“As a Harvard College alumna, Rashida Jones knows what it is like to balance commitments—whether it was her involvement with the Harvard-Radcliffe Dramatic Club, the Signet Society, or the Black Students Association—with academics and the many other facets of college life,” class marshal Gabriela Ruiz-Colon ’16, co-chair of the speaker-selection committee, said in a press release. “She has taken this experience and shown an extraordinary ability to use her celebrity platform to make the world a better place.”
Larry Wilmore debuted Comedy Central’s new Nightly Show on Monday, and the veteran writer, comedian and Daily Show correspondent brought a solid sampling for his first time at bat.
The series premiere attracted 963,000 viewers at 11:30 p.m. and a 0.5 rating among adults 18-49, according to the Hollywood Reporter.
Any disappointment over Wilmore not cracking 1 million viewers should be taken lightly. The premiere happened on the tail-end of the Martin Luther King Jr. Day holiday weekend, with a modest 1.2 million lead-in from The Daily Show. Comedy Central’s late-night block, like all of TV, also has been bringing in more and more viewers with time-shifting — and Wilmore stands to grow significantly after people sample throughout the week.
The first outing has been greeted warmly by critics, with The Hollywood Reporter‘s Tim Goodman writing, “As for first impressions, I liked it. Wilmore himself is a smart, funny performer who is no stranger to The Daily Show crowd. Most viewers to his show probably knew what to expect for the most part.”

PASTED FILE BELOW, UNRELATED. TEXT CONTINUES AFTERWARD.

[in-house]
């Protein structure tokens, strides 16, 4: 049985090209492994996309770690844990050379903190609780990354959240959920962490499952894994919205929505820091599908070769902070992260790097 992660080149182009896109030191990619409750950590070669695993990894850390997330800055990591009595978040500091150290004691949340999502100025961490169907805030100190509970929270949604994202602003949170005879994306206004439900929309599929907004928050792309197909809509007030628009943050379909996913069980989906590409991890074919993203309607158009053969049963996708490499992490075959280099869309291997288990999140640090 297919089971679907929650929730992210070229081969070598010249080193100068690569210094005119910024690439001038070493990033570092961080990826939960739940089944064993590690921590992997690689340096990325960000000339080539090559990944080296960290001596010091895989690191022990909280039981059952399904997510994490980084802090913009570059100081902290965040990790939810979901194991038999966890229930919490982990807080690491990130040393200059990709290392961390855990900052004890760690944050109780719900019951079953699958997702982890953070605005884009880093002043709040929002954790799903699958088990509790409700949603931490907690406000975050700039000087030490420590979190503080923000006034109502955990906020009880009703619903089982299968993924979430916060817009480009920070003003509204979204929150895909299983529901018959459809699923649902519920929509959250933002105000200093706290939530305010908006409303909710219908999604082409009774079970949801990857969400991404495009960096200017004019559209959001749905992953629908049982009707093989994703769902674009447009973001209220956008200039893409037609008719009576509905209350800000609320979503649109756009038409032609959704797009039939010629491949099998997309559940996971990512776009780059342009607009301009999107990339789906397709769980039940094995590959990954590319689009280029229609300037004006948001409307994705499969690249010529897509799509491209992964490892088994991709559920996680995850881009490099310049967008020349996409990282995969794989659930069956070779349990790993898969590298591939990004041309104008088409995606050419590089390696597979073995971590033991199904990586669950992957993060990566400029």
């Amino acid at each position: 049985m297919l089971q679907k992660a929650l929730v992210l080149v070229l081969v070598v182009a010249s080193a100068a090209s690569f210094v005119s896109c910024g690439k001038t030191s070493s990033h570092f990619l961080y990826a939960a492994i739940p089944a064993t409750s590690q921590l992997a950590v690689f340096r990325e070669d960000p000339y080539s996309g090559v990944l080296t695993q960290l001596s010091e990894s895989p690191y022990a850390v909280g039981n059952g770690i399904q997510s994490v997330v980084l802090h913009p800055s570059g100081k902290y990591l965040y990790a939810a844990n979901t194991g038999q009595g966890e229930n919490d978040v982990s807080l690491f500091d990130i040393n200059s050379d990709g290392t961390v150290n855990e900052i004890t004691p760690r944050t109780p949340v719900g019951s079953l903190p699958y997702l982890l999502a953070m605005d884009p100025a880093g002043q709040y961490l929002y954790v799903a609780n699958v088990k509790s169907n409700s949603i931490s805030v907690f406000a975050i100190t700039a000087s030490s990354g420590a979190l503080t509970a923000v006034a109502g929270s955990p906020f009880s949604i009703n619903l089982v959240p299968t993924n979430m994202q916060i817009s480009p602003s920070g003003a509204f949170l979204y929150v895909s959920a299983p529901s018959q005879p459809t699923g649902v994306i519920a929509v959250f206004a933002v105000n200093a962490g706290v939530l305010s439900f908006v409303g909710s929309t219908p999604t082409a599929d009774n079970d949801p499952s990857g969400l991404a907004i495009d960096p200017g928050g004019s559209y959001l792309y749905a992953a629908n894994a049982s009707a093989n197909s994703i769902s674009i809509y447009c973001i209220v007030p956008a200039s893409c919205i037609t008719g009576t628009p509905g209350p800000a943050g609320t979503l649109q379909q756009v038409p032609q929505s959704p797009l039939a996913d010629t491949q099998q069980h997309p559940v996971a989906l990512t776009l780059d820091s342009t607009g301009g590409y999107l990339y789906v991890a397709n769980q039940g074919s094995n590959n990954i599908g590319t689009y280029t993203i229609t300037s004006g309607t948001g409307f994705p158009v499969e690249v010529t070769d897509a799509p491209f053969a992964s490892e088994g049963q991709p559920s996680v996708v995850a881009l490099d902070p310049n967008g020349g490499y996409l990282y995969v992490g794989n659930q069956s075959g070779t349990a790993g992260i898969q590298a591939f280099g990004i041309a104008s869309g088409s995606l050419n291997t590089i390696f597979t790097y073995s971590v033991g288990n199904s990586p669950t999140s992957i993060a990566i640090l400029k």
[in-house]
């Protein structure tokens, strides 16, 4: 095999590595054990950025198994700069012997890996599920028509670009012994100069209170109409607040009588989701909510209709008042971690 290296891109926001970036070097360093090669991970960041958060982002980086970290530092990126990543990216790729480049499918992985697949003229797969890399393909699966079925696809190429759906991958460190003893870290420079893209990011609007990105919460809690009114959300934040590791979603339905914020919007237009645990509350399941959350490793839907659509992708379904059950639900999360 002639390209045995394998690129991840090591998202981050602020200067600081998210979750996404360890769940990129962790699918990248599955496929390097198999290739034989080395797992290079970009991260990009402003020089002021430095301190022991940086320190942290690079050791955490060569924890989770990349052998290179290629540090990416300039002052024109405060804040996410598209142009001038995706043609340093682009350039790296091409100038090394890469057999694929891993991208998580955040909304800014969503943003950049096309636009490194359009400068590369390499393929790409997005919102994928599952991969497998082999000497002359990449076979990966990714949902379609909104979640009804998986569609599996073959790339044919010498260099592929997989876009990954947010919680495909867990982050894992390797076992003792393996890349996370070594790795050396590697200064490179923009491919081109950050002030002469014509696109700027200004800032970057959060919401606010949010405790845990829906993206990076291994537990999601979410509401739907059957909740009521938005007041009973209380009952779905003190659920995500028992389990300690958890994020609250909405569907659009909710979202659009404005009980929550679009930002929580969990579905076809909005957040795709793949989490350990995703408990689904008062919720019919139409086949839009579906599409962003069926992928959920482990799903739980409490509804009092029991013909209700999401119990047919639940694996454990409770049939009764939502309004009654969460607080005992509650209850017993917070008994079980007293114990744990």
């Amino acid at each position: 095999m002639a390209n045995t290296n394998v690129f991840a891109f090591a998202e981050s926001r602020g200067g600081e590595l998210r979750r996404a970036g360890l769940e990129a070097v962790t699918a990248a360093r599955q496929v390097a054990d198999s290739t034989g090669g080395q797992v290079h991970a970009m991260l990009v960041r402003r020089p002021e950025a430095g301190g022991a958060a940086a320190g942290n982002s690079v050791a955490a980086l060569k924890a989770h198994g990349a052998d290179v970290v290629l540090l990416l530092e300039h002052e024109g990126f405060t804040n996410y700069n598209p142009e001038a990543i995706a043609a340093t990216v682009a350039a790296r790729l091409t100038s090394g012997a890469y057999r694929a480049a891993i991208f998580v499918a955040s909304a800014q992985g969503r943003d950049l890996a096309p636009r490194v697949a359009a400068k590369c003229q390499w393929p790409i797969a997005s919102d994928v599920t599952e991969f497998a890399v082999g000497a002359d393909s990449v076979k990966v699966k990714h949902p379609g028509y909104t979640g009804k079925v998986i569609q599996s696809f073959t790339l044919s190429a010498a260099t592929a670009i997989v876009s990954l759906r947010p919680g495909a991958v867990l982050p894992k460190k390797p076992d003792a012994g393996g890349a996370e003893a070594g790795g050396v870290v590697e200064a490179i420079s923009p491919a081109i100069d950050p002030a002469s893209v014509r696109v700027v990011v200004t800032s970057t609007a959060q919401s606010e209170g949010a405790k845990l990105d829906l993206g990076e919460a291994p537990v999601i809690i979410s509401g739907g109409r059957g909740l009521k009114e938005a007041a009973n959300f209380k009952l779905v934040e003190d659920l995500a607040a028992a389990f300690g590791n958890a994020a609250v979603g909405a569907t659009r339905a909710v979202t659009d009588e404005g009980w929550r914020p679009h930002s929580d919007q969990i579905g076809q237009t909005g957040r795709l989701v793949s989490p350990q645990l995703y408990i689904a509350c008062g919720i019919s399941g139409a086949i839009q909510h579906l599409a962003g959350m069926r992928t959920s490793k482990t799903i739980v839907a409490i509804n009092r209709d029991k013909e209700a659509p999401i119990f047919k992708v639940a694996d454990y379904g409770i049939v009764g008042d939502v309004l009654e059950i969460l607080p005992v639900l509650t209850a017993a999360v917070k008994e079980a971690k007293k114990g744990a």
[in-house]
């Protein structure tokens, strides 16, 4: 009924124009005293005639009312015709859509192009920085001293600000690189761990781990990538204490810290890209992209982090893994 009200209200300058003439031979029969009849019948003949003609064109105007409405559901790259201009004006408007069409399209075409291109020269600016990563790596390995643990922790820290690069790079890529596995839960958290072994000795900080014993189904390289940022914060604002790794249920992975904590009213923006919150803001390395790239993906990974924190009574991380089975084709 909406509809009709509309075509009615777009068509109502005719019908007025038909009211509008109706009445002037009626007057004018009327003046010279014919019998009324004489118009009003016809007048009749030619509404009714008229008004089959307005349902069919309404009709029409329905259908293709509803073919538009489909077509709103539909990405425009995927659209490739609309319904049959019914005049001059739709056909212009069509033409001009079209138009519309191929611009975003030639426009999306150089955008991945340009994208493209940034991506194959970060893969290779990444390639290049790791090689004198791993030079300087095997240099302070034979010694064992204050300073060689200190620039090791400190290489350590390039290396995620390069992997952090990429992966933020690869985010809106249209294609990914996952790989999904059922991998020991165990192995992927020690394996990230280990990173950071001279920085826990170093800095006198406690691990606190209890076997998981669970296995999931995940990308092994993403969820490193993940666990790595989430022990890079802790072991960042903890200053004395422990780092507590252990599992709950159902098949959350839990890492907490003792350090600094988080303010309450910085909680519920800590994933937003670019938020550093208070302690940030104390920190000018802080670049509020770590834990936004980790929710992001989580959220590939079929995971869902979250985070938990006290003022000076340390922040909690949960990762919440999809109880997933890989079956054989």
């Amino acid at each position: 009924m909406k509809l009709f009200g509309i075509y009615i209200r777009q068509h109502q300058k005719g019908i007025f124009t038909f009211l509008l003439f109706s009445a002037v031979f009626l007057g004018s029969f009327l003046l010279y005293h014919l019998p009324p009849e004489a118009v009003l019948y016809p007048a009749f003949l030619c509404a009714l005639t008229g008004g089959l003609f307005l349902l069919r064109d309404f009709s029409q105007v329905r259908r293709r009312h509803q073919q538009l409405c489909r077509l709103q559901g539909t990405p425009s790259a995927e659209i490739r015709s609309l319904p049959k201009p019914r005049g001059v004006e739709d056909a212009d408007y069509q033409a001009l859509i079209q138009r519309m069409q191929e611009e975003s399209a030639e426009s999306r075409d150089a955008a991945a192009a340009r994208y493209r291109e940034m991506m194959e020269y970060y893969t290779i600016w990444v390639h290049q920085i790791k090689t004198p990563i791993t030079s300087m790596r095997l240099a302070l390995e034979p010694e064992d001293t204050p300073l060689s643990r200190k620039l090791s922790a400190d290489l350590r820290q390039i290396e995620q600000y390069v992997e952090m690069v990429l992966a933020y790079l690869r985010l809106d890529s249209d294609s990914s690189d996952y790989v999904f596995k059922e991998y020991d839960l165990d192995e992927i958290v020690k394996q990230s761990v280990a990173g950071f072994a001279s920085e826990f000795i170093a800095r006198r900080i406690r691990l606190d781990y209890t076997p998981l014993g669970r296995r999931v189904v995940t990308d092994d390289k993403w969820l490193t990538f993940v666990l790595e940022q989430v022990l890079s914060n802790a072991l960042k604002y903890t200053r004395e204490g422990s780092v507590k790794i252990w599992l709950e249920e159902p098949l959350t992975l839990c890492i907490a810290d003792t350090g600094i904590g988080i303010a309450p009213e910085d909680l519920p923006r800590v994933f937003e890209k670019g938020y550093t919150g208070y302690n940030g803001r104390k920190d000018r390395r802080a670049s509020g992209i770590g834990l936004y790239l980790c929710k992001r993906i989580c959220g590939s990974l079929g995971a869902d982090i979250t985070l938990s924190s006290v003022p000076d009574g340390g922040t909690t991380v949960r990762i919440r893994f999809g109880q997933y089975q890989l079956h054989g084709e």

“The Nightly Show” replaces “The Colbert Report,” whose host will succeed David Letterman at CBS in September.
Wilmore was the “senior black correspondent” for the “The Daily Show with Jon Stewart,” and is a respected comedian, writer and producer who says that he is ready to mix it up on late night TV, according to blackamericaweb.com.
NBC has handed a series order to a half-hour comedy from The Office co-star Craig Robinson. Mr. Robinson centers on a journeyman musician who gets a job as a music teacher at a middle school. While teaching the kids everything from rock to the blues, he simultaneously learns how to put the school’s rules to the test. NBC has given the project a six-episode order.
Robinson will star in the comedy, which was initially ordered to pilot in early 2013. The Office showrunner Greg Daniels was attached to the laffer last year but has since departed Mr. Robinson. Universal TV and 3 Arts Entertainment will produce Mr. Robinson, with Mark Cullen, Rob Cullen, Howard Klein and Mark Schulman executive producing.
The Office developer/executive producer Greg Daniels has set up a comedy at NBC starringThe Office regular Craig Robinson and written by the show’s supervising producer Owen Ellickson. The untitled project centers on a talented musician (Robinson) with rough edges who adjusts to his new life as a music teacher in a big-city middle school, where he encounters teacher politics and the temptations of single moms. The comedy hails from Universal TV, Daniels’ Deedle Dee Prods and 3 Arts Entertainment. Ellickson, Daniels, Deedle Dee’s Tracy Katsky and 3 Arts’ Howard Klein and Mark Schulman executive produce, with Robinson serving as producer.